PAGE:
And still all were left wanting more as he eased them out with “Fragile.”

What more would you want from a concert?


This is an updated version


Geographic location: Signal Hill

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Recent comments

  • sc
    June 27, 2013 - 12:18

    If they raised the stage 5 ft or so, those in the floor seats could see even on a night like last night when most of the people in the floor seats stood up for the whole concert. or have a sloping floor. The concert sounded good. Video screens would also help & have been appreciated at other concerts - yes, they block some views - but Mile One could easily not sell seats with obstructed views or sell them for lower prices.

  • John Smith
    June 27, 2013 - 11:57

    saw the show...loved it...

  • Steve
    June 27, 2013 - 09:51

    Remember when Sam Shades and sponsers brought in a bunch of hip hop acts to Mile One. Yes....those same acts are now found in the 99 cent bin at your local grocery store. Sting, like most seasoned artists (not singers) have spent years mastering their talent. Sorry Game, Ludacris, this bus is full. Maybe the Mount Pearl Rec Centre will have you, I hear they have a large black wannabe population.

    • newfiecraig
      June 27, 2013 - 12:46

      Why the ignorant racist comments?

  • Jeffrey Mackay
    June 27, 2013 - 09:49

    I saw his last show in the US at Mohegan Sun in Connecticut last weekend (and saw him here 2 years ago for the same tour), and he hasn't lost anything over the years! Fantastic show! Awesome supporting band members, although it would have been nice to have Dominic Miller's son on stage again. Can't wait for the new album in September (from his play "The Last Ship")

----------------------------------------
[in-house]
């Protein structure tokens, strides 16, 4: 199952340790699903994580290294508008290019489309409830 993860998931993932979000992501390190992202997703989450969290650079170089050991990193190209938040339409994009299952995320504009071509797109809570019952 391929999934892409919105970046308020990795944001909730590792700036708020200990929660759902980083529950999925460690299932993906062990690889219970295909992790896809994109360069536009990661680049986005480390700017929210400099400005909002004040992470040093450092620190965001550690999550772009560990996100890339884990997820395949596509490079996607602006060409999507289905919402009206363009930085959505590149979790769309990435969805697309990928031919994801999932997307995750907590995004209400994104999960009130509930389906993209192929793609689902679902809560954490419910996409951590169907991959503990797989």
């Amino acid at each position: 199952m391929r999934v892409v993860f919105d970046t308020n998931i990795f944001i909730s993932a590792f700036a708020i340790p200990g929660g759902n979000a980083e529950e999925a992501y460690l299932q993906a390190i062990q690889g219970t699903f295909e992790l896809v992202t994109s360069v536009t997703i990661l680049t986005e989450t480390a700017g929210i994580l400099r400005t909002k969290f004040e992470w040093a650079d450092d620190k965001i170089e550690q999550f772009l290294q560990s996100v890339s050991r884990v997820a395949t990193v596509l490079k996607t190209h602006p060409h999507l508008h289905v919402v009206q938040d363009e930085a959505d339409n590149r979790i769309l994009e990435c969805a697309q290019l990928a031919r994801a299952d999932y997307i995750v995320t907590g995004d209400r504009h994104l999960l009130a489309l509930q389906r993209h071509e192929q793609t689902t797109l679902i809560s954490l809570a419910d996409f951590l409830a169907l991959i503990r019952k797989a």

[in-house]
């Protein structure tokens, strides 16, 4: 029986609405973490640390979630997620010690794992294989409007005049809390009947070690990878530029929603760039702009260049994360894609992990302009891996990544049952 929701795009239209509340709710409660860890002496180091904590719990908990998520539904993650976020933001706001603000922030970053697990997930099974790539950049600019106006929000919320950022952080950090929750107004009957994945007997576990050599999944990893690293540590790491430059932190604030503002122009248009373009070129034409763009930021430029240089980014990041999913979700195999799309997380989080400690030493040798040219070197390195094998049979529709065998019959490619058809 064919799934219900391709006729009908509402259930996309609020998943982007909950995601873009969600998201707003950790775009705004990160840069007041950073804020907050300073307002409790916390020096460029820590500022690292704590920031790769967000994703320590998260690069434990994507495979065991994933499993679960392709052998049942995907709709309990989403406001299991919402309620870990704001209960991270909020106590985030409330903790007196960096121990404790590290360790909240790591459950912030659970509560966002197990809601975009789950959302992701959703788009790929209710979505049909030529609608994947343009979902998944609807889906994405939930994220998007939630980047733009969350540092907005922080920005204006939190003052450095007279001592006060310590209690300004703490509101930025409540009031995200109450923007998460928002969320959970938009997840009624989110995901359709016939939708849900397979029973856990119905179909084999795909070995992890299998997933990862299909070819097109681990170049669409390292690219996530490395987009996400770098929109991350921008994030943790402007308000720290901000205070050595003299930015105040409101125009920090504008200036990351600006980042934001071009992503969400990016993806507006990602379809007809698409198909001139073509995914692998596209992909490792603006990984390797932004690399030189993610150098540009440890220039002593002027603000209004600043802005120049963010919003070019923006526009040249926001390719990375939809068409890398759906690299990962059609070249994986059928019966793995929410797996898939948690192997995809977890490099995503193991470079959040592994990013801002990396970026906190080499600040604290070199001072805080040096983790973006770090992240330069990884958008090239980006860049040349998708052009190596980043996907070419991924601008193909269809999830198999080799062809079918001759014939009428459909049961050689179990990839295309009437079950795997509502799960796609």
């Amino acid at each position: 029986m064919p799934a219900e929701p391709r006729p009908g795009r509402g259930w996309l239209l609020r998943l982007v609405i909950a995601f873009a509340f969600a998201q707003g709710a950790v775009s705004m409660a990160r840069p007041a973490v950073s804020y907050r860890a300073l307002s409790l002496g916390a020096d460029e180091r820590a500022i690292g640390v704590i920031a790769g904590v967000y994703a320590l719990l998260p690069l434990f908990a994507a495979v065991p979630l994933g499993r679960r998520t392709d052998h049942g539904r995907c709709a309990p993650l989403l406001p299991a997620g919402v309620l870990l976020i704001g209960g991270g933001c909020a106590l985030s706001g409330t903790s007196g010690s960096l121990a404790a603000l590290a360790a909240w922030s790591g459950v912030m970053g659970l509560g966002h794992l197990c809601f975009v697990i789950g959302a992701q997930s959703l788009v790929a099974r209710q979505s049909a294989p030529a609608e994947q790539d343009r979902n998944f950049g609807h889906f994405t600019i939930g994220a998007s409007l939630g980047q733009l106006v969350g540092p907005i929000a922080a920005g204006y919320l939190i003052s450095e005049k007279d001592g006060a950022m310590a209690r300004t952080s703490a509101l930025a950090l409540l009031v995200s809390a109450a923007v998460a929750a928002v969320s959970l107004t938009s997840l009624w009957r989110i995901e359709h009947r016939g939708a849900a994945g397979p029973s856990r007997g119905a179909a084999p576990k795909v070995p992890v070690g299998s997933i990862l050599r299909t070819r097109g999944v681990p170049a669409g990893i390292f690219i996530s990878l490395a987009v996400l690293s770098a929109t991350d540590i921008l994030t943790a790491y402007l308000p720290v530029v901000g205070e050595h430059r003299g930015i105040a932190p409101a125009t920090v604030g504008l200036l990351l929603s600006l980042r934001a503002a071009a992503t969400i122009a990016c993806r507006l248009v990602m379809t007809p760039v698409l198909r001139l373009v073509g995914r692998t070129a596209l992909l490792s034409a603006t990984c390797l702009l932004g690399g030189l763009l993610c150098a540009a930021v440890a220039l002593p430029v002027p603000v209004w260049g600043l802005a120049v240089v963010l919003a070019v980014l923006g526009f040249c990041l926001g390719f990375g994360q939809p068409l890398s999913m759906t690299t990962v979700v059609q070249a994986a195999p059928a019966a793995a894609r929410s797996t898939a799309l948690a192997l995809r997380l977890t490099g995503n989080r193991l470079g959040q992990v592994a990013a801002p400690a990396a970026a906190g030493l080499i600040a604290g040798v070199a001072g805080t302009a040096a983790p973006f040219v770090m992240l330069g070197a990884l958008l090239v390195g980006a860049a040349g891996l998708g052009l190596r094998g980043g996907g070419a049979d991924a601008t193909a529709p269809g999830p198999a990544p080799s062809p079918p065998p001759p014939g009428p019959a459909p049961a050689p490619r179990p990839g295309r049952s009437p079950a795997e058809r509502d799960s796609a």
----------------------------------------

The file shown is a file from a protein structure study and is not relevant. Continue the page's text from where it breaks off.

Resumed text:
• Sting Lover Too
    June 27, 2013 - 09:24

    I have seen many concerts in St. John's; from Tina Turner, Hughie Lewis and the News to Kenny Rogers, Anne Murray and Willie Nelson. Last nights concert was by far my favorite!! From the first note to the last, Sting didn't disappoint. Often times you hear an artist on a CD, then see them in concert and go away disappointed. Not last night!! His voice was truly perfect in tone and clarity. I loved every single minute and if he were to perform again tonight, I would be looking for another ticket to witness the whole thing over again! Come back soon Sting!!!!!!

    • Enjoyed
      June 27, 2013 - 10:34

      He was good but Tina was better, by far.

  • Mike
    June 27, 2013 - 09:12

    You can call it Dinosaur rock if you want but bands today just don't move you like the older guys. Keep going Sting we're still listening to ya!

  • Joey
    June 27, 2013 - 08:30

    Great concert, poor sound system!!

  • Saucy Face
    June 27, 2013 - 08:28

    The so called major acts of today's generation won't play anywhere outside of the major cities because most don't last more than a couple of years and they need make the money while they can.

  • Enjoyed
    June 27, 2013 - 08:05

    I enjoyed it, even though he was 15 min late (Screech-ins can be rough). The back up singer hit a note that would put Mariah Carey to shame. I liked that he talked to the crowd a bit.

  • Sting Lover
    June 27, 2013 - 07:47

    The concert was absolutely amazing. But, Ken, why even begin this article with the negative spin that "some" groaned when the concert was announced, heralding it "dinosaur rock"? Why even go there? Equal groans can be heard when teen pop groups or country stars come to town. Musical taste varies. You make some really irrelevant points. Rock on, Sting! :)